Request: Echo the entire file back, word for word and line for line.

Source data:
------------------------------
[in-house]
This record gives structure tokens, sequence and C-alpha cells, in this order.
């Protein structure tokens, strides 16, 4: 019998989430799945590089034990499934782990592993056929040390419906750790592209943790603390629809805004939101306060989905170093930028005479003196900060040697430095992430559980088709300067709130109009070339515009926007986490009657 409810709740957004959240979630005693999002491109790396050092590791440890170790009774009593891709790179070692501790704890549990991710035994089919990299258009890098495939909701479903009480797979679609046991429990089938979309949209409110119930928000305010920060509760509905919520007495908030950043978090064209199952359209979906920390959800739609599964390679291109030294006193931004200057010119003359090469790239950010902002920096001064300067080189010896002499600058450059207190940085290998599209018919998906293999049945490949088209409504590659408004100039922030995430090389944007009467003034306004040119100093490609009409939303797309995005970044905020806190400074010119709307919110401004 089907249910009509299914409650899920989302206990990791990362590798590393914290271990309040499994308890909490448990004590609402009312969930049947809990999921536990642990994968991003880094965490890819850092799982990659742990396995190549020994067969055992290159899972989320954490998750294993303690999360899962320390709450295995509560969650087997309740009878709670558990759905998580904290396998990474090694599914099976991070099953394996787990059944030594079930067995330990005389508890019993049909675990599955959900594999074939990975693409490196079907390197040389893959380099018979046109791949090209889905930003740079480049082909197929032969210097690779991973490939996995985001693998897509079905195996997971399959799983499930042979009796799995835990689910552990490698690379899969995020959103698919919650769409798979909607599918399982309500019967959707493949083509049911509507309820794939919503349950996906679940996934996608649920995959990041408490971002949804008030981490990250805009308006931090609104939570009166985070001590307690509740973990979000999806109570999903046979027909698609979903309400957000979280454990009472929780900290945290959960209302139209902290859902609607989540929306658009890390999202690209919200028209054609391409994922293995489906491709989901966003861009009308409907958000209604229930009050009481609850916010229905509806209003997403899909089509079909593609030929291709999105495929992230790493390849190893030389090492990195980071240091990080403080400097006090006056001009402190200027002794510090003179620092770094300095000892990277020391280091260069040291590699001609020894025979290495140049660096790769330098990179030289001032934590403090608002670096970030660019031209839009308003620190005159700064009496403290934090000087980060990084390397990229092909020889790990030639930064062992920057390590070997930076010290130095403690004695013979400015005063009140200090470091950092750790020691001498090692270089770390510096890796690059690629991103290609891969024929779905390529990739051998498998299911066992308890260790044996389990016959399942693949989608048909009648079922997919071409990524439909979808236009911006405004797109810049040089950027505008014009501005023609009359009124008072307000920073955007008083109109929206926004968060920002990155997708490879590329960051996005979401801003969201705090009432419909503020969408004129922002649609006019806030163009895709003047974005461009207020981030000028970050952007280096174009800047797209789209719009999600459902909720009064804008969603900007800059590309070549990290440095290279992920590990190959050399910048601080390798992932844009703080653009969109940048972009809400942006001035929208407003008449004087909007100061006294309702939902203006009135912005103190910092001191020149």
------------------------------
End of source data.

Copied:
[in-house]
This record gives structure tokens, sequence and C-alpha cells, in this order.
């Protein structure tokens, strides 16, 4: 019998989430799945590089034990499934782990592993056929040390419906750790592209943790603390629809805004939101306060989905170093930028005479003196900060040697430095992430559980088709300067709130109009070339515009926007986490009657 409810709740957004959240979630005693999002491109790396050092590791440890170790009774009593891709790179070692501790704890549990991710035994089919990299258009890098495939909701479903009480797979679609046991429990089938979309949209409110119930928000305010920060509760509905919520007495908030950043978090064209199952359209979906920390959800739609599964390679291109030294006193931004200057010119003359090469790239950010902002920096001064300067080189010896002499600058450059207190940085290998599209018919998906293999049945490949088209409504590659408004100039922030995430090389944007009467003034306004040119100093490609009409939303797309995005970044905020806190400074010119709307919110401004 089907249910009509299914409650899920989302206990990791990362590798590393914290271990309040499994308890909490448990004590609402009312969930049947809990999921536990642990994968991003880094965490890819850092799982990659742990396995190549020994067969055992290159899972989320954490998750294993303690999360899962320390709450295995509560969650087997309740009878709670558990759905998580904290396998990474090694599914099976991070099953394996787990059944030594079930067995330990005389508890019993049909675990599955959900594999074939990975693409490196079907390197040389893959380099018979046109791949090209889905930003740079480049082909197929032969210097690779991973490939996995985001693998897509079905195996997971399959799983499930042979009796799995835990689910552990490698690379899969995020959103698919919650769409798979909607599918399982309500019967959707493949083509049911509507309820794939919503349950996906679940996934996608649920995959990041408490971002949804008030981490990250805009308006931090609104939570009166985070001590307690509740973990979000999806109570999903046979027909698609979903309400957000979280454990009472929780900290945290959960209302139209902290859902609607989540929306658009890390999202690209919200028209054609391409994922293995489906491709989901966003861009009308409907958000209604229930009050009481609850916010229905509806209003997403899909089509079909593609030929291709999105495929992230790493390849190893030389090492990195980071240091990080403080400097006090006056001009402190200027002794510090003179620092770094300095000892990277020391280091260069040291590699001609020894025979290495140049660096790769330098990179030289001032934590403090608002670096970030660019031209839009308003620190005159700064009496403290934090000087980060990084390397990229092909020889790990030639930064062992920057390590070997930076010290130095403690004695013979400015005063009140200090470091950092750790020691001498090692270089770390510096890796690059690629991103290609891969024929779905390529990739051998498998299911066992308890260790044996389990016959399942693949989608048909009648079922997919071409990524439909979808236009911006405004797109810049040089950027505008014009501005023609009359009124008072307000920073955007008083109109929206926004968060920002990155997708490879590329960051996005979401801003969201705090009432419909503020969408004129922002649609006019806030163009895709003047974005461009207020981030000028970050952007280096174009800047797209789209719009999600459902909720009064804008969603900007800059590309070549990290440095290279992920590990190959050399910048601080390798992932844009703080653009969109940048972009809400942006001035929208407003008449004087909007100061006294309702939902203006009135912005103190910092001191020149």